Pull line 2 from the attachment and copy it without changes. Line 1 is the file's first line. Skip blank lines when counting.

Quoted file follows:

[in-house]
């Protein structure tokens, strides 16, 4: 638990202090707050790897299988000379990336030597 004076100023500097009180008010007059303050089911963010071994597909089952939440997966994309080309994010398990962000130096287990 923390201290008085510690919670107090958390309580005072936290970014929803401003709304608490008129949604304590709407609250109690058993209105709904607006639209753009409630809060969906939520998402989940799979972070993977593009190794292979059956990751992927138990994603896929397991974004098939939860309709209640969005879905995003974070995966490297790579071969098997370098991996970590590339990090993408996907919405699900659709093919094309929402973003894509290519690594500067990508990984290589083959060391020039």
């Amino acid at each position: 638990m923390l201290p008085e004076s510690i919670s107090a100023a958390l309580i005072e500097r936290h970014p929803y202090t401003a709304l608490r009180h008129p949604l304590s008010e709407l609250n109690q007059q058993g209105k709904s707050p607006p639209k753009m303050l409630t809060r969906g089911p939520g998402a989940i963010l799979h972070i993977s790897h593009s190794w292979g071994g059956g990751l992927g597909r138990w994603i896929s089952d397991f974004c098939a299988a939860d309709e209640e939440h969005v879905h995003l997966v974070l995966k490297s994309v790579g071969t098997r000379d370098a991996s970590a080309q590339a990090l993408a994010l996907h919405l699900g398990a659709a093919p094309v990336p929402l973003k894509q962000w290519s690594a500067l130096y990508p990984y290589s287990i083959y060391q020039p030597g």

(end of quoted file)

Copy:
């Protein structure tokens, strides 16, 4: 638990202090707050790897299988000379990336030597 004076100023500097009180008010007059303050089911963010071994597909089952939440997966994309080309994010398990962000130096287990 923390201290008085510690919670107090958390309580005072936290970014929803401003709304608490008129949604304590709407609250109690058993209105709904607006639209753009409630809060969906939520998402989940799979972070993977593009190794292979059956990751992927138990994603896929397991974004098939939860309709209640969005879905995003974070995966490297790579071969098997370098991996970590590339990090993408996907919405699900659709093919094309929402973003894509290519690594500067990508990984290589083959060391020039």